Tink...tink...tink...anyone out there? Hi! I'm Barbara Donlon Bradley - Author - editor and slightly crazy - ask anyone in my family. I hope to use this blog to talk about writing, editing and whatever pops in my head. Hope you enjoy.

Wednesday, October 30, 2013

Writing Down the Bones: FUMBLERULES

I found this wonderful flyer that I received from my local RWA chapter years ago that talks about grammar and proper sentence structure. It's called Fumblerules a lighthearted guide to grammar and good usage by William Safire.

There are ten of them - now I don't know if I agree with all of them but a lot are things to avoid. Here's the list and my comments.

1. No sentence fragments - the english majors out there will say 'yes, yes. Must stick to that.' But I have learned in fiction you can break this rule - you just have to do it right. I use them from time to time but it always to make a point. I pick my moments carefully.

2. Avoid run-on sentences they are hard to read - I do agree with this one - when I was in high school I was the queen of run-on sentences but learned to control it. Still every once in a while they creep back into my work. I'm so glad for my editor. She catches all those mistakes.

3. A writer must not shift your point of view - I love this one it is a perfect example of shifting from third person to first which can get totally confusing. If you are in third you need to stay there.

4. Do not put statements in the negative form - I do agree with this - double negatives are the worst. My sister had a boyfriend years ago who said this wonderful statement - 'I used to didn't be' - what? I know what he meant but what a way to say it.

5. Don't use contractions in formal writing - this is one I'm not sure of. When I was prepublished we were lucky enough to have an english teacher as part of our critique group. She said the exact opposite - at least when it came to dialog. Contractions are part of our speech and when you have your characters speaking without them it tends make the story read very formal and can pull your readers out of your story.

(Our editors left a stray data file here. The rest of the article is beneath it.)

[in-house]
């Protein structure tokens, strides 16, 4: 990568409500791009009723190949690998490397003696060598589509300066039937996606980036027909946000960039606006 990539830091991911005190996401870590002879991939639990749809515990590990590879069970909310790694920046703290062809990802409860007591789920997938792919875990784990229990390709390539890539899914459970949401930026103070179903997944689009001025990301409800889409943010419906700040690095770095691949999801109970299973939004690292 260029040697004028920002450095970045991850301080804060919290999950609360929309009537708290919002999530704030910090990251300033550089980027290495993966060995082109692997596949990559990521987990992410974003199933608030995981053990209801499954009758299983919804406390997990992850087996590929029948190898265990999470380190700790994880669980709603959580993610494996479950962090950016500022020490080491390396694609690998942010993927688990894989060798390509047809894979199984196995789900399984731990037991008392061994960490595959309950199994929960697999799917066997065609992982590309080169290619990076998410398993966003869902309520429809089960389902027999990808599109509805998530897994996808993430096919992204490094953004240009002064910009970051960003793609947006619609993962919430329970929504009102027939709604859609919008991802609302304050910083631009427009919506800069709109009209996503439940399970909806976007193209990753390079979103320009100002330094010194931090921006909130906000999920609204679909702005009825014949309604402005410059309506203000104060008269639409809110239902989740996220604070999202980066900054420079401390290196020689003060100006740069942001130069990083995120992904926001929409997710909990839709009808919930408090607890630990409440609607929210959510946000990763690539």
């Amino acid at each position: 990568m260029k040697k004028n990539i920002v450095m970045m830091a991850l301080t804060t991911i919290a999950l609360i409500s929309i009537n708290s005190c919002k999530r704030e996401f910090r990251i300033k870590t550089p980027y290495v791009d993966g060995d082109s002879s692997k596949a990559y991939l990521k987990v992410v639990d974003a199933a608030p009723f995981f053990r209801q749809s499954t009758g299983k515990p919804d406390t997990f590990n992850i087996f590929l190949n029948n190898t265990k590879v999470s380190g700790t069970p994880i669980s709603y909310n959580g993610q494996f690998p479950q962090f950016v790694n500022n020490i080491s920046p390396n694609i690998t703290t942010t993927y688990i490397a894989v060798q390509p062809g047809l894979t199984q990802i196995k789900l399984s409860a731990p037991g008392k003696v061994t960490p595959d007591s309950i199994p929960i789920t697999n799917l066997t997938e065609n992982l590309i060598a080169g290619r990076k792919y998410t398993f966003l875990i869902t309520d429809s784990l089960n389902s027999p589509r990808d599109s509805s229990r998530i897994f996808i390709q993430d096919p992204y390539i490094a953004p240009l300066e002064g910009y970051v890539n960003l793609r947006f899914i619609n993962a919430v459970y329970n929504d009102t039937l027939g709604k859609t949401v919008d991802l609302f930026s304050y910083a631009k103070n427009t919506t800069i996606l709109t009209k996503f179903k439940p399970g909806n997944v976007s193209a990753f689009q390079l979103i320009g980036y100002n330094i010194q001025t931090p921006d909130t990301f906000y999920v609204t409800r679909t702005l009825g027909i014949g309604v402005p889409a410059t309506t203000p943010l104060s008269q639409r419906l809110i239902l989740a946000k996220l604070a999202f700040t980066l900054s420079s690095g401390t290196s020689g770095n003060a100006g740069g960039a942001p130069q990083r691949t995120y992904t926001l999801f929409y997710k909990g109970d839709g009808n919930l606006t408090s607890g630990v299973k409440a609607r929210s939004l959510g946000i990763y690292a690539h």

6. The adverb always follow the verb - no argument from me on this one.

7. Make an all out effort to hyphenate when necessary but not when un-necessary. This one is fun when you write SF or futuristic romances where sometimes you have to make up your own words. Then I have to remember if I hyphenated them from on book to another. To make my life easier I try not to use any hyphenated words.

8. Don't use Capital letters without good REASON.  Totally agree - I used to have a boss who used caps to show his anger - I saw them all the time in e-mails and hated it. He used them so much after a while they didn't mean anything. It was like watching someone yell through a closed window. Using too many caps can do the same thing.

9. It behooves us to avoid archaisms - What? Who talks like that anymore...which is the point. Don't use old archaic words unless you are writing a historical and even then you should keep your reader in mind when you use some of these words - same thing with cliches. It's like beating a dead horse.

10. Reserve the apostrophe for it's proper use and omit it when its not needed. I love this one and most of the time author's get it right. Every once in a while I'll catch someone who forgets when to use its and it's, but it's okay.  We all make mistakes.

Hope this helps - I always love going through these handouts.

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